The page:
Moved by Bill Viola’s powerful video/sound installations, she wanted her show to be an experience that goes beyond the garments. “Godspeed You Black Emperor!” as her show music. Very emotional!

Céline Méteil – Winner of the Public and Première Vision Prizes

Céline Méteil created a collection of airy and structured origami-dresses made from jaconas. This stiff and transparent cotton plain weave is ordinarily employed to create a three-dimensional muslin prototype of a garment. Her highly architectural clothing entertains a dialogue with the body, building on layers of transparency and lace, shaped in subtle balance with fluid knits.

Baptized “Plié‐Backstage”, the collection is mainly inspired by fitting sessions when prototypes are presented. It is a special moment when the attention is only focused on the garment. “It is pure, without any twirls. And going back to the use of this raw material doesn’t allow any mistake which challenged my creative thinking” she told us.

For the first time this year, Première Vision, the World’s Premier Fabric Show, has partnered with the Hyères Festival and sponsored one of its prizes but went beyond the awarding of the prize money. “As an incubator of encounters, we are keen to support the young designers by sharing our knowledge, contacts and passion for textiles” Pascaline Wilhelm, Director of the Première Vision Fashion Team says.

Well ahead of the Prize itself, the 10 finalists were welcomed at the show to meet with exhibiting weavers, professionals in the accessory, textile design and other sectors who signed up for providing the contestants with materials. Céline Méteil, the winner of the Première Vision Prize will see her whole collection exhibited during the shows in New York and Paris alongside some pieces of the other contestants’ collections.

Pascaline insists that “the harmony between the idea and the materials is instrumental and Hyères puts the spotlight on it once again making us want to go further and help young creative energies to better develop”.

To conclude the Hyères chapter, I had the pleasure of interviewing Jean-Pierre Blanc, founder of the Festival, a few minutes after the show officially closed and whilst people started dismantling the installations.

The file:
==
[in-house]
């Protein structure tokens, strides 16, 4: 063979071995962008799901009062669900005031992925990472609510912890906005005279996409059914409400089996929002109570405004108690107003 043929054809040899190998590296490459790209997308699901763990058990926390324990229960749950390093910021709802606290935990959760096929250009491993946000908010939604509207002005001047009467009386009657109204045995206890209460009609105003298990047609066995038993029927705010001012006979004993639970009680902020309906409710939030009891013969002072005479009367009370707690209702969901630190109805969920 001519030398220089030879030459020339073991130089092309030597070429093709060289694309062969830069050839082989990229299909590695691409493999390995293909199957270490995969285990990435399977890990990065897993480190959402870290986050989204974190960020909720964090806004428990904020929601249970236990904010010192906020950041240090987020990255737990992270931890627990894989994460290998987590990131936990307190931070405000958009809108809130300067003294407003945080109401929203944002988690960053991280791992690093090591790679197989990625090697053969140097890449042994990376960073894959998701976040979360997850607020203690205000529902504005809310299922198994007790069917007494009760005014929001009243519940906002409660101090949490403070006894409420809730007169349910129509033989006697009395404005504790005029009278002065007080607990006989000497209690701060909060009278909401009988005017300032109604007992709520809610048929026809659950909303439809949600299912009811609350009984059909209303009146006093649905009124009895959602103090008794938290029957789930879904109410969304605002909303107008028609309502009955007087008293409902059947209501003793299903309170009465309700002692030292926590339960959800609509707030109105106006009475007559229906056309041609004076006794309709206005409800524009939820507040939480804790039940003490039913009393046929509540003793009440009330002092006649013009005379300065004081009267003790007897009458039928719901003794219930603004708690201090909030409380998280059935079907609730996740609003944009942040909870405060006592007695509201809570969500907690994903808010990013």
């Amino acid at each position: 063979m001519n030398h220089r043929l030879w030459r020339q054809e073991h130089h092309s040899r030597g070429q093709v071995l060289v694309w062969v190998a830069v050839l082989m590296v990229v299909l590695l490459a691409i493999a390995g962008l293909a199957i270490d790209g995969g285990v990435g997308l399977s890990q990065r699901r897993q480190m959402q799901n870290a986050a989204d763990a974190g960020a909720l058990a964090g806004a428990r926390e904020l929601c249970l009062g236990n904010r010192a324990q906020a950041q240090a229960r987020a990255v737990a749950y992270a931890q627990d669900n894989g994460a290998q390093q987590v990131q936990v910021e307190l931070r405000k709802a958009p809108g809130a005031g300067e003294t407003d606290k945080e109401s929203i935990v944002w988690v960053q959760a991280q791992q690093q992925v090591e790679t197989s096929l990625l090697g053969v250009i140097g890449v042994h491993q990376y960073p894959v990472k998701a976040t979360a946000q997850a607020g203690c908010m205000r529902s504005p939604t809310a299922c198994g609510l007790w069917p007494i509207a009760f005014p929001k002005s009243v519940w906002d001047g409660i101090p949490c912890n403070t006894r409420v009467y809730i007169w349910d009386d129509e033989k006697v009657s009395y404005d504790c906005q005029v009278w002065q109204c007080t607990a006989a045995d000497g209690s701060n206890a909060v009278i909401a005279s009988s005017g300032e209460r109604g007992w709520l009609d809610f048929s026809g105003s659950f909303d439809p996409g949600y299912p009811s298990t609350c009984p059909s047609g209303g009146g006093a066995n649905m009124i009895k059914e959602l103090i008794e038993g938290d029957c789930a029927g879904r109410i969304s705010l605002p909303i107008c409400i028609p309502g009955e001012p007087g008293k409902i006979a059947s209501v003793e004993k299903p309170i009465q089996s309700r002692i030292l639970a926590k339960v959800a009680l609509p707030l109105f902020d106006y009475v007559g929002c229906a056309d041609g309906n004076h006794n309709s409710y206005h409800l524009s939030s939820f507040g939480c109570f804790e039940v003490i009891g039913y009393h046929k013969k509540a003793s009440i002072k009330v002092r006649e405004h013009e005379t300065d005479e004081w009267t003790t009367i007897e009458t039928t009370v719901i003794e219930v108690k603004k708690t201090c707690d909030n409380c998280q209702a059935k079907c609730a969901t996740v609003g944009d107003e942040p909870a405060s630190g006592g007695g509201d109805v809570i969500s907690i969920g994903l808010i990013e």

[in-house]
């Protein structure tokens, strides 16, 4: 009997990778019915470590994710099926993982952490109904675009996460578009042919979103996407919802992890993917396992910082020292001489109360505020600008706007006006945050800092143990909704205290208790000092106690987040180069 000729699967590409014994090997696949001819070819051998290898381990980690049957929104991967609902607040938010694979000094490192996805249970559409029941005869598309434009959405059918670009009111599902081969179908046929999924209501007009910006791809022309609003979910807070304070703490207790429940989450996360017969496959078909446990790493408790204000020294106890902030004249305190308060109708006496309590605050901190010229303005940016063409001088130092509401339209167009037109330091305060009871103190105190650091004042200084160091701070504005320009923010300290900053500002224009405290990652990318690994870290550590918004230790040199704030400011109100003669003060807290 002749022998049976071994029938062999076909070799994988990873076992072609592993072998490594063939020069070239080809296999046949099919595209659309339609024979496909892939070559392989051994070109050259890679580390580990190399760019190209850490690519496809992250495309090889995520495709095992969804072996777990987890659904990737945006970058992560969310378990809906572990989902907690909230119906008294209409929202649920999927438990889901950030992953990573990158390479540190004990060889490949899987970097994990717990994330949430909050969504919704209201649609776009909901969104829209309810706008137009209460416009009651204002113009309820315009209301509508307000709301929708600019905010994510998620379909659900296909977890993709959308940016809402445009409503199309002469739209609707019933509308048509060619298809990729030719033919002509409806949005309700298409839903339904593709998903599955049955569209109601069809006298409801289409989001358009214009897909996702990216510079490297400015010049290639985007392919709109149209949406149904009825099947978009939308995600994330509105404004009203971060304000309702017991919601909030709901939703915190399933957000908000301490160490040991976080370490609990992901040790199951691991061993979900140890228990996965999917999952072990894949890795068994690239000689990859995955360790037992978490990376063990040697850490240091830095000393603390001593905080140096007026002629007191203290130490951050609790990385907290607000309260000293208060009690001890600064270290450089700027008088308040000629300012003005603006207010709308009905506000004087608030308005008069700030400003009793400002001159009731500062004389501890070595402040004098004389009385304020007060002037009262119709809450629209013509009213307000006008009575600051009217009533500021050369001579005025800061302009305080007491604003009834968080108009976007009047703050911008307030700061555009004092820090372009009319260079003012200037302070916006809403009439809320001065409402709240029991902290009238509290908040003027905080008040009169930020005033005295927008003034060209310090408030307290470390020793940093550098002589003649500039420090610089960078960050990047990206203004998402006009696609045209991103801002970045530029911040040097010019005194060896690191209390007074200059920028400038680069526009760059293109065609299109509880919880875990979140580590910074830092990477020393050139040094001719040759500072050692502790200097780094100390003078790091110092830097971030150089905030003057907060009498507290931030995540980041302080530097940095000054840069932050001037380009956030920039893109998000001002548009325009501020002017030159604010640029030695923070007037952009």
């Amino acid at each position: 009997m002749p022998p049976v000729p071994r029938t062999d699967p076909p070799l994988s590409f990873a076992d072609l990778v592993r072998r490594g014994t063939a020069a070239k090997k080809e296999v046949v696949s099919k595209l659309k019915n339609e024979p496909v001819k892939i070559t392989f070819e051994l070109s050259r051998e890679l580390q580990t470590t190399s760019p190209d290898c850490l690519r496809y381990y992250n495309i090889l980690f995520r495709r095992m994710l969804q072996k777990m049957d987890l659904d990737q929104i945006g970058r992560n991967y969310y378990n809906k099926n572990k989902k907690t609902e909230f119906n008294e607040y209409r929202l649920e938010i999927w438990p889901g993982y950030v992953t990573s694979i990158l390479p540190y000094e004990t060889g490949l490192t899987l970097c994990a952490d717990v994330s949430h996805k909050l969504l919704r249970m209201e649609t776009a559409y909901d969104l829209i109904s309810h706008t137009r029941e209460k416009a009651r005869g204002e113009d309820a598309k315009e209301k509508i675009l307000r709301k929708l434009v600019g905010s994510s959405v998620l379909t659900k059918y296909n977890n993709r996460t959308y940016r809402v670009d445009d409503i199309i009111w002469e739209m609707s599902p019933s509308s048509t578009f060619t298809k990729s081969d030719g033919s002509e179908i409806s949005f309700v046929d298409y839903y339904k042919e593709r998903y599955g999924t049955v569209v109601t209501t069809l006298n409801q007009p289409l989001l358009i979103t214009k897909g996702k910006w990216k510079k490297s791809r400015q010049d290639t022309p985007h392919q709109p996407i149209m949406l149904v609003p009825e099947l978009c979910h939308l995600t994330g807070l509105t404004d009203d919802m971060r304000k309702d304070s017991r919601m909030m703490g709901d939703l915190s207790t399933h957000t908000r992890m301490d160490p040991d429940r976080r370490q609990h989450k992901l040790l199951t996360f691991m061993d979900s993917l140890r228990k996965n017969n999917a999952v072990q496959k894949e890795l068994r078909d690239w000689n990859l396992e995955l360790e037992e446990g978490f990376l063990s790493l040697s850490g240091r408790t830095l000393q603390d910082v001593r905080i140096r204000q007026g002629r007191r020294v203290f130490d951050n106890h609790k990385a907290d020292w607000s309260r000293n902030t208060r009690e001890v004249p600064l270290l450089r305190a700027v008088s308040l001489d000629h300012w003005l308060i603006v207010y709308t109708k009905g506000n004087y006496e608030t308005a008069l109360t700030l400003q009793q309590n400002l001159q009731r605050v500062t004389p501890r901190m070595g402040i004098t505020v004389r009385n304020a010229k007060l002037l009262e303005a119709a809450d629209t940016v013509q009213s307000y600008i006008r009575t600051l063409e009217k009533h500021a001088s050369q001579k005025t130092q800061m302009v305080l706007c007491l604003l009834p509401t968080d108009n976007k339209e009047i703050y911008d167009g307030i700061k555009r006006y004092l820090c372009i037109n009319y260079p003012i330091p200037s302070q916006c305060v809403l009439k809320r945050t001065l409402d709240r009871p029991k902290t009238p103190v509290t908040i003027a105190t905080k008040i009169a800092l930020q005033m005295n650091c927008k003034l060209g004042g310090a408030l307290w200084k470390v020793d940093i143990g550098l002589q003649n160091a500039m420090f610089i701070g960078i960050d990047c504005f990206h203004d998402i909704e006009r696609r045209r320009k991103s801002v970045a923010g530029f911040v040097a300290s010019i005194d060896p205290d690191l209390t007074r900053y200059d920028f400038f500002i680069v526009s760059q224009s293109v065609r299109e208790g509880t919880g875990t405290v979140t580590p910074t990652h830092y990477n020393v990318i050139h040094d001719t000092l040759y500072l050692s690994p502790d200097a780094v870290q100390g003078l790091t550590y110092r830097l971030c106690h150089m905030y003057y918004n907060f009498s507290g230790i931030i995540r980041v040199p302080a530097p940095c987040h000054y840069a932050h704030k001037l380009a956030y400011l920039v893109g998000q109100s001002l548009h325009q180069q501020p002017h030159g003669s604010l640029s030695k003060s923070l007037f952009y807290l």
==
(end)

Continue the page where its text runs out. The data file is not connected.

What is the story of the festival?

The festival aims at accompanying the career debut of promising young talents in the best way possible. We provide them with a unique platform to present their realizations to a panel of International actors. It all started in 1986 and we were lucky enough to count Françoise Chassagnac on board. She founded the very high-end Victoire boutiques in Paris. After she returned to Paris and started promoting the festival, things quickly speeded up. Many big names joined the movement and supported us which makes this a very human adventure! And we are trying to keep this human scale for the visitors as well as for the designers.

How do you manage to mix such professionalism, proximity and fun at the festival?

Our goal is to meet the people, discover quality works and share these with the professionals to help the new talents to thrive. There is no hidden communication purposes and I am sure both designers and visitors know that which makes the whole experience special and beneficial to everybody. On top of that, our sponsors trust us and respect the spirit of the festival. We have a clear idea of what we want to preserve. So, with a solid direction, we will not lose the soul of the festival.

How old were you when you started the festival?

I was 20 years old and the festival was my final year project at university…

What is your goal for the festival?

We believe in the festival as a necessary talent incubator and our role today is to make this a sustainable institution that will survive all of us.

What’s next?

On the same principle, the 6th edition of the Design Parade will take place at the villa in July and will reward the best young talents in design. Throughout the year, festivals and exhibitions in Architecture, Music and Cinema are held here, too.

The villa Noailles is more than ever a unique rendez-vous for emerging talents in various fields, following the tradition initiated by its owners, Charles and Marie-Laure de Noailles. A fantastic heritage!

Discover Hyères 2011 Live by The Stimuleye

Words & Images : Romain Casella



Ones to Watch: FAUN

Faun is the latest new women’s wear brand to hit the UK and currently the name on everyone’s lips.  Much more grown up and luxurious than your average high street brand but without the price tag of designer, Faun is bridging the gap between quality and affordability. As someone who has just entered the ‘late 20’s’ bracket this is something I find myself searching for more and more. With their debut collection a feast of punchy colours, flattering cuts and unique detailing, not only do they have our summer wardrobe more than covered but they are providing a whole new set of choices for those who have outgrown the fast fashion market.